Dody and I have been covered by Medicare for many years and most of our other medical expenses have been covered by programs for military retirees. So our biggest medical expense is the monthly payment for Medicare Plan B.
The second biggest?
All doctors make you wait but don't validate and those who do validate for only a limited period. The last time Dody hauled me to a doctor we waited 30 minutes before he saw me. Fortunately, it took him only minutes to do what he had to do and parking cost only about three dollars because parking is cheap at his office building. But we have waited up to 55 minutes (that's when I got up and told the receptionist I was leaving) and then had a fairly long consultation with Himself. The highest parking rate on our doctor circuit is more than a dollar for every 15 minutes. Fortunately, the doctor that had me in limbo for almost an hour validated for part of our time and we ransomed our car for less than ten dollars.
Dody sometimes beats the system by finding a metered street parking space. We get that free because I have a Handicapped Parking placard. It mustn't be too far away, though, because I am pretty slow on the clear Lucite cane (I've received many compliments about that cane) a granddaughter gave me. If it's more than a quarter of a block or so Dody drops me off at the building's door and goes parking space hunting by herself. If she can't find one a reasonable distance away she comes back and parks underground at the doctor building. She takes her time hunting the elusive street space because she knows there's no hurry getting back for me because I will be waiting for the doctor to summon me into his (or her) presence . We are so well known at my main doc's office that when Dody sends me up alone the staff asks, almost as one, "Where's Dody?"
I hasten to say, I am not disparaging my doctors. It's just that good doctors are busy doctors and often spend more time with patients than scheduled. When I had a stroke nine years ago and before we knew what was happening Dody bundled me up in robe and pajamas and took me to his office, I'm sure other patients must have piled up in his waiting room after he hustled me into an examining room, stat (stat is what they say on medical shows on TV when there's an emergency). And that doctor never bills me for his time when he answers my faxed or e-mailed questions.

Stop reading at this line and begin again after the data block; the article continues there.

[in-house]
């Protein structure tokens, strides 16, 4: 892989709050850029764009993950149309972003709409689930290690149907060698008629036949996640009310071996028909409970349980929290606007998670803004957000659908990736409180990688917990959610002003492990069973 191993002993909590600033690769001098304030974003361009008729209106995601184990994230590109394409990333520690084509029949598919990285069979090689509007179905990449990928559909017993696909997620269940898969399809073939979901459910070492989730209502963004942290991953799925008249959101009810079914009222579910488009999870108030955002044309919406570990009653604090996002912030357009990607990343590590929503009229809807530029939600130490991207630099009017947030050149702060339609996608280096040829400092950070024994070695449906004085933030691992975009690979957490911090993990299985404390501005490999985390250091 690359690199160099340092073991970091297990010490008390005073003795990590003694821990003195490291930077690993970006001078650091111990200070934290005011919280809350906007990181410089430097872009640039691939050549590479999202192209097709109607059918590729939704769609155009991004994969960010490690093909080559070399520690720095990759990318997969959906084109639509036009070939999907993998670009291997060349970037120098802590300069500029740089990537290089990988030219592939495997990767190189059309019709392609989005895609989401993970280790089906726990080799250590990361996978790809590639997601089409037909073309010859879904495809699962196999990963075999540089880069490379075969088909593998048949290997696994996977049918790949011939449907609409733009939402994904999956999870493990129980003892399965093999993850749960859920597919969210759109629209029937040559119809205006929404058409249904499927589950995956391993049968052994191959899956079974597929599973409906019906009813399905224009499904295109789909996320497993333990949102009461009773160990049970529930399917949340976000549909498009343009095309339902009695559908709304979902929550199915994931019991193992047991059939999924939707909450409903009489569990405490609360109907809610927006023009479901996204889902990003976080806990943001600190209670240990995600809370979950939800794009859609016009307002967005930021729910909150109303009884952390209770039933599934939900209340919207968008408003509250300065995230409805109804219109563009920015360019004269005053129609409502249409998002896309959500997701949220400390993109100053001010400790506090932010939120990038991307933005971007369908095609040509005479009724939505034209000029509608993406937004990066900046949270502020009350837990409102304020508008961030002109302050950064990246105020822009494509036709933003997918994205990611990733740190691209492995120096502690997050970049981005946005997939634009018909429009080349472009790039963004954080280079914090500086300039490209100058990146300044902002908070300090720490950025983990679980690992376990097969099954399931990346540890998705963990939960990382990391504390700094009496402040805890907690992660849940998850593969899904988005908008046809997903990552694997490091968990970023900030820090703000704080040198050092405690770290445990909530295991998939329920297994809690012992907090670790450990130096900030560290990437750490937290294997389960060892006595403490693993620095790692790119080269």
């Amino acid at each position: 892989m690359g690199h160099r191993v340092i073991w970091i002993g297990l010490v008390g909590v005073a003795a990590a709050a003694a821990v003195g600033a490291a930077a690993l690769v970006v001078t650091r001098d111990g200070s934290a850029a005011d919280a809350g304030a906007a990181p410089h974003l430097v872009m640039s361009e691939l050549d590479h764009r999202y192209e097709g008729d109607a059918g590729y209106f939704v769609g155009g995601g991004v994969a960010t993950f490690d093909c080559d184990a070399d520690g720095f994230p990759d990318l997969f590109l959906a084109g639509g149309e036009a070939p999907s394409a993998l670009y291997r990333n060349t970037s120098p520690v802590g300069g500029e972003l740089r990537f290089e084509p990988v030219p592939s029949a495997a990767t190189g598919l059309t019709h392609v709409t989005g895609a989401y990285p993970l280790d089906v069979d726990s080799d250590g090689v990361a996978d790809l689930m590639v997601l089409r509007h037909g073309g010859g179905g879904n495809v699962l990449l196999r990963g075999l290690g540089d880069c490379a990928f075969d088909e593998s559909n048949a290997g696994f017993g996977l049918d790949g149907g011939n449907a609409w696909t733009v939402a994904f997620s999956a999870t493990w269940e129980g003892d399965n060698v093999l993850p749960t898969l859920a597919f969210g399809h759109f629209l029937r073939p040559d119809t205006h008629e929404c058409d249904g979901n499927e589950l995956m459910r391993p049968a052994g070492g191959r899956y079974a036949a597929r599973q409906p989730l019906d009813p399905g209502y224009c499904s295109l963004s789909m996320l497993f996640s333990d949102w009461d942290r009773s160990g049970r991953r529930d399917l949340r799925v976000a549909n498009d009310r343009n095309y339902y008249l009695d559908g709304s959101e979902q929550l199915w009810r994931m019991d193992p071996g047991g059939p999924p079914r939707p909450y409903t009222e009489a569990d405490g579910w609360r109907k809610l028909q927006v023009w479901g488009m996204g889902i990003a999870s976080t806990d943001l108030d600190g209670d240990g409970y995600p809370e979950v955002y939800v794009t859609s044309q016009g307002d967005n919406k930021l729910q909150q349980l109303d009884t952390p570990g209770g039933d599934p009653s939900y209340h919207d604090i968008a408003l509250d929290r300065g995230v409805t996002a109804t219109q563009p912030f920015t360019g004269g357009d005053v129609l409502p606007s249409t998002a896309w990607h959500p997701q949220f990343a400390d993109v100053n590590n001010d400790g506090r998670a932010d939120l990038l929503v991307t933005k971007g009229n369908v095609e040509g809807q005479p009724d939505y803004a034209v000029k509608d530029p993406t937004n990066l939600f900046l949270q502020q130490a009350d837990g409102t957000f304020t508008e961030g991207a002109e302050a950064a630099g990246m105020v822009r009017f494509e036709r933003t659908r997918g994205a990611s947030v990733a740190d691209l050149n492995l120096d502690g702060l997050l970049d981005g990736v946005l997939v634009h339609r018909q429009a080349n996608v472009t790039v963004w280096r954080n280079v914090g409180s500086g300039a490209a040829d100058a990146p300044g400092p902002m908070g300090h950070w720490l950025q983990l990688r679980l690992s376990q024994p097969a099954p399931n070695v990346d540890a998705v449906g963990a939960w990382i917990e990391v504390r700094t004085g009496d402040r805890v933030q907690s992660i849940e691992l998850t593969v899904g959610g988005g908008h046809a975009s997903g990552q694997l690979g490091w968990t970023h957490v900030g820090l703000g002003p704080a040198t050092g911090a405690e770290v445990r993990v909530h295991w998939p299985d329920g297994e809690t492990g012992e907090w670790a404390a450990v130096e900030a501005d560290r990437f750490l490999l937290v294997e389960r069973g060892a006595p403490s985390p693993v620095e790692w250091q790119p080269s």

Years ago I read a newspaper story about a lawyer who had to spend what he thought was an unreasonable time waiting for his doctor to see him. So he billed the doctor for his time.
That reminds me of my favorite doctor joke, a doctor-lawyer joke, actually: A doctor ran into a lawyer he knew at a dinner party and took him aside to remark, "I really don't like to go to parties. People are always coming up to me and asking medical advice."
"Happens to me a lot, too," the lawyer said.
"What do you do about it?" the doctor asked.
"Oh, the next day I send them a bill for my time."
"That's a great idea!" the doctor said. "I'm going to start doing that."
Two days later he got a bill from the lawyer.